On Saturday I ran my fifth Madison Mini Marathon, in my slowest time on that course yet and I’m damn proud of it. TWO SEVENTEEN for those who like to know those things. In the pouring rain I ran 3.2 miles to the starting line from home. I took my time during the half marathon, walked some aid stations and even stopped to chat with a friend who was a volunteering. At the finish line I grabbed my medal and a bag of cheesy popcorn and continued on my run. I had 18 miles on my plan. There I went, running down Langdon Street to Gorham Street with a bag of cheesy popcorn.
Once my Garmin chirped at 18 miles I stopped and called John, “Come get me. I’m at that spot where I fell down a week before my marathon last fall”
At least I’m able to stay upright this season.
After our long runs on Saturday we spent the rest of the day on a Netflix binge, trying to stay off the legs and be ready to attack 80-100 miles on the bike Sunday. We “attacked” 78 miles. Okay, 77.5 miles. We agreed on at least two loops, and maybe an out and back on the stem if we felt up to it. Two loops was plenty.
Before the ride I read a race recap by a blogger that I’m crazy inspired by, Maria. In the post she wrote about how she told everyone on a happiness scale from one to ten she was a ten, no matter what. I’M A TEN! Her knee hurt at mile 80, she was still a ten. I told myself I’d be a ten for this last long ride. My ten faded in both climbs into Mount Horeb. That section of the course crushes my spirit. I’ll keep trying this one to ten scale, but I think I’m just too honest. I’m a nine.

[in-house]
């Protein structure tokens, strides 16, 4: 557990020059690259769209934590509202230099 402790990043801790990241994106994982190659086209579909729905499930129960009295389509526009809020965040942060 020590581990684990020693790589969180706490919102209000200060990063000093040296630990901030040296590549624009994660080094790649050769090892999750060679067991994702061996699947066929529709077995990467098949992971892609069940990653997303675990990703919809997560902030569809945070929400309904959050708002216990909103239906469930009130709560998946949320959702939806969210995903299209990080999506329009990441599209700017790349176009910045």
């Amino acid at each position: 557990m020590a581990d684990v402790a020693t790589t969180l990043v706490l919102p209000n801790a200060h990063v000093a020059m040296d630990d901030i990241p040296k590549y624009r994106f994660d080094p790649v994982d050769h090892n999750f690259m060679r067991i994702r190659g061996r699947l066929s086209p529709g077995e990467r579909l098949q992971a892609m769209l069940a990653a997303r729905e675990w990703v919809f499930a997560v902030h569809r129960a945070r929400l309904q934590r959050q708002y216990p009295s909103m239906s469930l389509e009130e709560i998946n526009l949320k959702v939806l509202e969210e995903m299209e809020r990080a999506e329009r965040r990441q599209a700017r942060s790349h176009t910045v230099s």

But let me tell you about the time I actually was a ten during the ride. As we headed towards the great Barlow Road I was having an argument with myself. I told myself that it would be OKAY if I had to walk Barlow today, my legs were fatigued from the 18 mile run. But telling myself that it’s okay basically allows me to give in. If it’s okay then my will to fight takes a nap.
As I started the climb I forced myself to RELAX, just pedal, look down, pedal, pedal, pedal, deep breaths, pedal, pedal, pedal. I got up Barlow! Not even wheezing. John said it was the most composed I’ve been at the top of this monster. After that victory I felt like a ten all the way back until we got to the long, false flat into Mount Horeb
Since we slept in and started our ride so late, and we were both just over it and called it a day at 5 hours, 20ish minutes. I asked John if he was okay with our last long ride being kind of “short”. He trusts that my minimal methods that got me to the finish line in the past will do the same for him this year. It’s like a Clean Plate Club honor system!
Oh! Oh! I haven’t even blogged yet about our amazing tri tops that we ordered to be made custom! Look!
Our Clean Plate Club ended the weekend of big training with a 2 mile swim on Monday. We got to practice in some rough, choppy waters. I’m glad we got to experience this, we’ll be ready on race day if Lake Monona blows a few tsunamis our way.